• Watch the web site for changes to the repeaters in the net, talkgroups, programming tips, and word of in-person seminars on how to program your radio.
  • More and more users are applying for ID numbers and being listed by every day.  To update your radio's list of ID numbers/first names in between code plug versions, you will need the G4EML CS700 Contact Manager program to append latest data dump to  your own code plug.  (See the DOWNLOADS page on this website to download the Contact Manager. ) The data dump is available daily from the DMR-MARC.NET site, but takes a bit of spreadsheet manipulation to strip out extraneous columns. As time is available, AB1GL will make the latest dump available as a CSV file for import into the Contact Manager, see the downloads page on this website.  Other contact manager apps are starting to appear but we have not tested them yet.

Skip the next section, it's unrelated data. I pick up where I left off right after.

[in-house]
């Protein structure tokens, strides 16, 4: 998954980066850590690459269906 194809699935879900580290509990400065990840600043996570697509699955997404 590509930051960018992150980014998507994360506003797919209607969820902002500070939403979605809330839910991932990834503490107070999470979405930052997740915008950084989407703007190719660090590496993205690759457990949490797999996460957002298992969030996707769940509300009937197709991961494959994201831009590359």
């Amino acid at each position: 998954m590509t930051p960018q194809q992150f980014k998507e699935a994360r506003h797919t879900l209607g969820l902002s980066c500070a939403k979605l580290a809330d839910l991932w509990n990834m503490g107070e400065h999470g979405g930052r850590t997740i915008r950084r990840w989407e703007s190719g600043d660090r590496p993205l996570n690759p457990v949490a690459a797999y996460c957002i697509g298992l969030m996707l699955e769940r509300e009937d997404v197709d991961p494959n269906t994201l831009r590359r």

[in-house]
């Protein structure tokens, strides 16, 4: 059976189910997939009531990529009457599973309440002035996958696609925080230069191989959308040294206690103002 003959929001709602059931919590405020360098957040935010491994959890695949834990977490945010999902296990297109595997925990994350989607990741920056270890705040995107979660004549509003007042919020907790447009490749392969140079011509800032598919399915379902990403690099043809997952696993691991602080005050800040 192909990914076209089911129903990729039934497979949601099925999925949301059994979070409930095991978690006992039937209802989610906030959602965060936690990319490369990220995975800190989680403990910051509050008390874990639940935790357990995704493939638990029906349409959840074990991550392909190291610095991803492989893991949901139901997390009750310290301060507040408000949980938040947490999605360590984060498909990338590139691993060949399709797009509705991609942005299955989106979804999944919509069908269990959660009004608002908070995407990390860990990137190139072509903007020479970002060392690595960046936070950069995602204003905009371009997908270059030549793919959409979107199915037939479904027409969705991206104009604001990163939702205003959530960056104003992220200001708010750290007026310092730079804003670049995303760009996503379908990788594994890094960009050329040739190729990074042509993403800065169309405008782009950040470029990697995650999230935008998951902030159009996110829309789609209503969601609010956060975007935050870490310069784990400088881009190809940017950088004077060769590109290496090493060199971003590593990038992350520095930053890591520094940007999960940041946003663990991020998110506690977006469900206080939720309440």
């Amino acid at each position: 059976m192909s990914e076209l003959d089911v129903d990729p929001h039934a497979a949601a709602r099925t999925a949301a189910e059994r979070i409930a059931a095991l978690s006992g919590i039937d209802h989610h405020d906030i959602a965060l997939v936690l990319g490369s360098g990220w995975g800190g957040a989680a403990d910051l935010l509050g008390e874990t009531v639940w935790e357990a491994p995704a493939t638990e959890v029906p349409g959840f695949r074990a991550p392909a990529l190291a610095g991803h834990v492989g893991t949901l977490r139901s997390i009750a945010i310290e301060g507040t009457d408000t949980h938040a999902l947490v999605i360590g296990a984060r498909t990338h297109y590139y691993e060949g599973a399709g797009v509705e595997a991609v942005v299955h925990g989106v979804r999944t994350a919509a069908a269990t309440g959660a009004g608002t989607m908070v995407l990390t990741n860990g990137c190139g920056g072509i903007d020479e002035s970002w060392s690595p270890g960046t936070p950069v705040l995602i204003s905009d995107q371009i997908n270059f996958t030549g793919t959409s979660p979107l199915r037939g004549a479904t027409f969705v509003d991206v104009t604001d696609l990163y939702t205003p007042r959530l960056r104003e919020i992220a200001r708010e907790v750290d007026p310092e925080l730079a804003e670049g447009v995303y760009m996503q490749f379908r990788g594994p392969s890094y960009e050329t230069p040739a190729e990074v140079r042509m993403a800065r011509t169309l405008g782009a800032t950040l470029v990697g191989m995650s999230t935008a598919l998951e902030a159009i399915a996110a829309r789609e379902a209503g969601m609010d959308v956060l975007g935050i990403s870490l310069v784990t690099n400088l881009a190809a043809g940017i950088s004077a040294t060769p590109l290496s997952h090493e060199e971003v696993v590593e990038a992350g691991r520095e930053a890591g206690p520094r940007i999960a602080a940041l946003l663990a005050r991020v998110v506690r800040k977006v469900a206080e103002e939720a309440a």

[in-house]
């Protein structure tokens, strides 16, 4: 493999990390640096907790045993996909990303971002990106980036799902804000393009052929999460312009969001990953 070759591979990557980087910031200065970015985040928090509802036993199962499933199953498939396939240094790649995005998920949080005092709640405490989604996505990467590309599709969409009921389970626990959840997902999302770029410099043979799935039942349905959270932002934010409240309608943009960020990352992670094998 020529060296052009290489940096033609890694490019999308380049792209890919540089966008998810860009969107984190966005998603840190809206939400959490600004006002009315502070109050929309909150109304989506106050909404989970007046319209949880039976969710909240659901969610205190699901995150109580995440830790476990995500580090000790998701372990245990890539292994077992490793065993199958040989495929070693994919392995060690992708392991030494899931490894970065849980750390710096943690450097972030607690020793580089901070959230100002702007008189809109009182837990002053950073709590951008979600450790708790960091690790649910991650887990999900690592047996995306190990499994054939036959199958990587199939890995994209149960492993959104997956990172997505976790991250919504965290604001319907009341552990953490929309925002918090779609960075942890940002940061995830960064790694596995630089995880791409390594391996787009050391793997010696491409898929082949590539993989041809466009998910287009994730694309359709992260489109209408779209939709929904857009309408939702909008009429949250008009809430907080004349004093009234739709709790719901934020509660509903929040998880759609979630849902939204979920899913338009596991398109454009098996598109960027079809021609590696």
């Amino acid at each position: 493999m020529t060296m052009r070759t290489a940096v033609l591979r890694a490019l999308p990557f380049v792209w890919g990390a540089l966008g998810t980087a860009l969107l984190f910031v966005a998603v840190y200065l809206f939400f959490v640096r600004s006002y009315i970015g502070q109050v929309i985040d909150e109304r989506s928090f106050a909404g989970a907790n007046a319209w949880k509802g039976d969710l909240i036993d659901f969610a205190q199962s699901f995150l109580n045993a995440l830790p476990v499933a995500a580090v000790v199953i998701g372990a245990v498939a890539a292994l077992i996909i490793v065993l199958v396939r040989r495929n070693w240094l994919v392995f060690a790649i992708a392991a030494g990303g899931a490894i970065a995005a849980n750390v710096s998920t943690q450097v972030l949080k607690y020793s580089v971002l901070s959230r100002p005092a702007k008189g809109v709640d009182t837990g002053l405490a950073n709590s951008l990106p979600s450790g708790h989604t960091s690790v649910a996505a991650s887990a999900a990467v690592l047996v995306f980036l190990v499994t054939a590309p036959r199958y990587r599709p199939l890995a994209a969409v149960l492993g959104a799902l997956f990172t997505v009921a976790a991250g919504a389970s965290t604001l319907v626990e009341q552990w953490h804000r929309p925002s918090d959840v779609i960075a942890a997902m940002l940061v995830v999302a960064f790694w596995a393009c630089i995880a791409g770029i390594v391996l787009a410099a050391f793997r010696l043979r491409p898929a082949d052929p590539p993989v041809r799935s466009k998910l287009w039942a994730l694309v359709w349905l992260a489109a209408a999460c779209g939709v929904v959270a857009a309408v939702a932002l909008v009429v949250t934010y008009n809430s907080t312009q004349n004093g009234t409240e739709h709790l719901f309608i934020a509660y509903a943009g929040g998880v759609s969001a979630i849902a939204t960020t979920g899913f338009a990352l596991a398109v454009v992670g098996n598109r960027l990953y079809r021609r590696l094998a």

• Connect Systems  is now saying they expect to ship the CS7000 dual band model radio in September.  So far, Region 3 members who have ordered it have not received it yet.
  • Other inexpensive DMR-ETSI radios are starting to appear on the internet.  We'll keep you apprised of any models we are able to test first hand.  Do not trust that a radio exists just because it is listed for sale on the internet.  Remember, anyone can post anything on the internet.
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© George Lillenstein, AB1GL 2014